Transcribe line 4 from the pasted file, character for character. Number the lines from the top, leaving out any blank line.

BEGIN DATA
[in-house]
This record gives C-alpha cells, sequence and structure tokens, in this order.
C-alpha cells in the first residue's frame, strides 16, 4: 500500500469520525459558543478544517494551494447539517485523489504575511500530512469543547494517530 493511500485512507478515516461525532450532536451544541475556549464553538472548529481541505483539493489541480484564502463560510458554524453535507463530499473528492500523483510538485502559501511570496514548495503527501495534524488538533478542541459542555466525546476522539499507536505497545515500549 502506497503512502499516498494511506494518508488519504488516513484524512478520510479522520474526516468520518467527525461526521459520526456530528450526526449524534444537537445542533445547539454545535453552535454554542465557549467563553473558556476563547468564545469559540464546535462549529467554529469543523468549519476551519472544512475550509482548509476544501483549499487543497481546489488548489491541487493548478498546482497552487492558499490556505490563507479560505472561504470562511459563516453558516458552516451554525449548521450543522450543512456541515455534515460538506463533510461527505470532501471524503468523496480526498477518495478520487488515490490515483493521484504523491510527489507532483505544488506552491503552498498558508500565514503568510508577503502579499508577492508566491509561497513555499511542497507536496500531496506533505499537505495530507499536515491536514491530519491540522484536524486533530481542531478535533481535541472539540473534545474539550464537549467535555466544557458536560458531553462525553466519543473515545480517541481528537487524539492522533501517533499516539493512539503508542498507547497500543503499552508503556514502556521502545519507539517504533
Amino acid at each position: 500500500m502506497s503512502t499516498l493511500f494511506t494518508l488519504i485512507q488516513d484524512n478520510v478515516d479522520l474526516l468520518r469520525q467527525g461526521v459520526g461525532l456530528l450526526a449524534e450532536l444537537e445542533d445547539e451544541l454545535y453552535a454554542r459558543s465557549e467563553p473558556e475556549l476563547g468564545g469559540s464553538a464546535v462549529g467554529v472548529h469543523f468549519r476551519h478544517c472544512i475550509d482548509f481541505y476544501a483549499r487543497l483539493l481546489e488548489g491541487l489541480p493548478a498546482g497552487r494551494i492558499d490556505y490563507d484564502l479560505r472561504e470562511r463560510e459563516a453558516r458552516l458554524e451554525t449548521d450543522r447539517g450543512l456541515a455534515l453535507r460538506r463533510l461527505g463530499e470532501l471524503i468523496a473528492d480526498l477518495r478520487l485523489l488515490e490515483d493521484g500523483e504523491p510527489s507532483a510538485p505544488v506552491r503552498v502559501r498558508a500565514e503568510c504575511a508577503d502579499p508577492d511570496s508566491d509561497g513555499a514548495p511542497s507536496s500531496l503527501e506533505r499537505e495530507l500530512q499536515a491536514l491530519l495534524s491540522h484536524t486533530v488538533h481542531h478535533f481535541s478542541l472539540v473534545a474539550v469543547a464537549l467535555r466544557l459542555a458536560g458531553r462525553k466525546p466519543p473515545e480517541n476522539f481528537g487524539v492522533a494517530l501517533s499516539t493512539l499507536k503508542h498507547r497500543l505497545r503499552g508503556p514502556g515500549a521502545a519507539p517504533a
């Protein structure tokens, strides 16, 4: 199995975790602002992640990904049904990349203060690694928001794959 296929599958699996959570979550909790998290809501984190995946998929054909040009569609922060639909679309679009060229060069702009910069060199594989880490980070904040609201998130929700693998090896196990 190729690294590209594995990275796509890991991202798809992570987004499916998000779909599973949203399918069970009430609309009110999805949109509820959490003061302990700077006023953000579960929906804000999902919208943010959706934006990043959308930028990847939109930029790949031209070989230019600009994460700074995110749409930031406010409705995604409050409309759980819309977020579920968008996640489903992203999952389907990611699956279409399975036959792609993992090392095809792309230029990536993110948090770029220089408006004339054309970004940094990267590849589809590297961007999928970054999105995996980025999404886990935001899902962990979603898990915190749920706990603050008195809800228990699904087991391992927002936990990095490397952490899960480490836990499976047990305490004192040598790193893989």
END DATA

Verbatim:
Amino acid at each position: 500500500m502506497s503512502t499516498l493511500f494511506t494518508l488519504i485512507q488516513d484524512n478520510v478515516d479522520l474526516l468520518r469520525q467527525g461526521v459520526g461525532l456530528l450526526a449524534e450532536l444537537e445542533d445547539e451544541l454545535y453552535a454554542r459558543s465557549e467563553p473558556e475556549l476563547g468564545g469559540s464553538a464546535v462549529g467554529v472548529h469543523f468549519r476551519h478544517c472544512i475550509d482548509f481541505y476544501a483549499r487543497l483539493l481546489e488548489g491541487l489541480p493548478a498546482g497552487r494551494i492558499d490556505y490563507d484564502l479560505r472561504e470562511r463560510e459563516a453558516r458552516l458554524e451554525t449548521d450543522r447539517g450543512l456541515a455534515l453535507r460538506r463533510l461527505g463530499e470532501l471524503i468523496a473528492d480526498l477518495r478520487l485523489l488515490e490515483d493521484g500523483e504523491p510527489s507532483a510538485p505544488v506552491r503552498v502559501r498558508a500565514e503568510c504575511a508577503d502579499p508577492d511570496s508566491d509561497g513555499a514548495p511542497s507536496s500531496l503527501e506533505r499537505e495530507l500530512q499536515a491536514l491530519l495534524s491540522h484536524t486533530v488538533h481542531h478535533f481535541s478542541l472539540v473534545a474539550v469543547a464537549l467535555r466544557l459542555a458536560g458531553r462525553k466525546p466519543p473515545e480517541n476522539f481528537g487524539v492522533a494517530l501517533s499516539t493512539l499507536k503508542h498507547r497500543l505497545r503499552g508503556p514502556g515500549a521502545a519507539p517504533a